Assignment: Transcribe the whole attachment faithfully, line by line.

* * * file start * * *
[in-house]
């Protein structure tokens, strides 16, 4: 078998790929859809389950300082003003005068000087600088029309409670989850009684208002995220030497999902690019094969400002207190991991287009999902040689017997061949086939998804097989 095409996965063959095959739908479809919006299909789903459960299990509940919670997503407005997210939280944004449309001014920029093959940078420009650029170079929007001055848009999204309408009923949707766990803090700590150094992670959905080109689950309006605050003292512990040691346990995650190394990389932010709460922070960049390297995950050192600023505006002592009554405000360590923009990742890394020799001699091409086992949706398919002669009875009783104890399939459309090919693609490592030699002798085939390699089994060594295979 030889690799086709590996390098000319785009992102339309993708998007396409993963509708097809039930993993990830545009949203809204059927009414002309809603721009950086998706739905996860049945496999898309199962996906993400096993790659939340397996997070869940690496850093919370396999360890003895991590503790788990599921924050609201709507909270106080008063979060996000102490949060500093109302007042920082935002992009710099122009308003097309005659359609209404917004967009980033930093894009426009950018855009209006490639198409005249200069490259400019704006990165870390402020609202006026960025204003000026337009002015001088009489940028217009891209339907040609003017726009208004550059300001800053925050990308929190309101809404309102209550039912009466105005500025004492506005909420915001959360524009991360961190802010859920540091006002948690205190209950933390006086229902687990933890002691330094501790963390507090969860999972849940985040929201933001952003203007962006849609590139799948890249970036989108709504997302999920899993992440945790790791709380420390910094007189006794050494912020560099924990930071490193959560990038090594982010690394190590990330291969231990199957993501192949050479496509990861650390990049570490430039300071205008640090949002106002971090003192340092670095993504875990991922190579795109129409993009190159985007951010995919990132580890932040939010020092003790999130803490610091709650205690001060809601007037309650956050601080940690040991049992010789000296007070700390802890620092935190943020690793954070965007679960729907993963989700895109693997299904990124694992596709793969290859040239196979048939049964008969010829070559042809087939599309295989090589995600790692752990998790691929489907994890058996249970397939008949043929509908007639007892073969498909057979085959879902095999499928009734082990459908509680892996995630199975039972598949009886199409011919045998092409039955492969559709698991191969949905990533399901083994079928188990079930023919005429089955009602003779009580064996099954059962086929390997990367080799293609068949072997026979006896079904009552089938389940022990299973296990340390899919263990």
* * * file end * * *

[in-house]
């Protein structure tokens, strides 16, 4: 078998790929859809389950300082003003005068000087600088029309409670989850009684208002995220030497999902690019094969400002207190991991287009999902040689017997061949086939998804097989 095409996965063959095959739908479809919006299909789903459960299990509940919670997503407005997210939280944004449309001014920029093959940078420009650029170079929007001055848009999204309408009923949707766990803090700590150094992670959905080109689950309006605050003292512990040691346990995650190394990389932010709460922070960049390297995950050192600023505006002592009554405000360590923009990742890394020799001699091409086992949706398919002669009875009783104890399939459309090919693609490592030699002798085939390699089994060594295979 030889690799086709590996390098000319785009992102339309993708998007396409993963509708097809039930993993990830545009949203809204059927009414002309809603721009950086998706739905996860049945496999898309199962996906993400096993790659939340397996997070869940690496850093919370396999360890003895991590503790788990599921924050609201709507909270106080008063979060996000102490949060500093109302007042920082935002992009710099122009308003097309005659359609209404917004967009980033930093894009426009950018855009209006490639198409005249200069490259400019704006990165870390402020609202006026960025204003000026337009002015001088009489940028217009891209339907040609003017726009208004550059300001800053925050990308929190309101809404309102209550039912009466105005500025004492506005909420915001959360524009991360961190802010859920540091006002948690205190209950933390006086229902687990933890002691330094501790963390507090969860999972849940985040929201933001952003203007962006849609590139799948890249970036989108709504997302999920899993992440945790790791709380420390910094007189006794050494912020560099924990930071490193959560990038090594982010690394190590990330291969231990199957993501192949050479496509990861650390990049570490430039300071205008640090949002106002971090003192340092670095993504875990991922190579795109129409993009190159985007951010995919990132580890932040939010020092003790999130803490610091709650205690001060809601007037309650956050601080940690040991049992010789000296007070700390802890620092935190943020690793954070965007679960729907993963989700895109693997299904990124694992596709793969290859040239196979048939049964008969010829070559042809087939599309295989090589995600790692752990998790691929489907994890058996249970397939008949043929509908007639007892073969498909057979085959879902095999499928009734082990459908509680892996995630199975039972598949009886199409011919045998092409039955492969559709698991191969949905990533399901083994079928188990079930023919005429089955009602003779009580064996099954059962086929390997990367080799293609068949072997026979006896079904009552089938389940022990299973296990340390899919263990």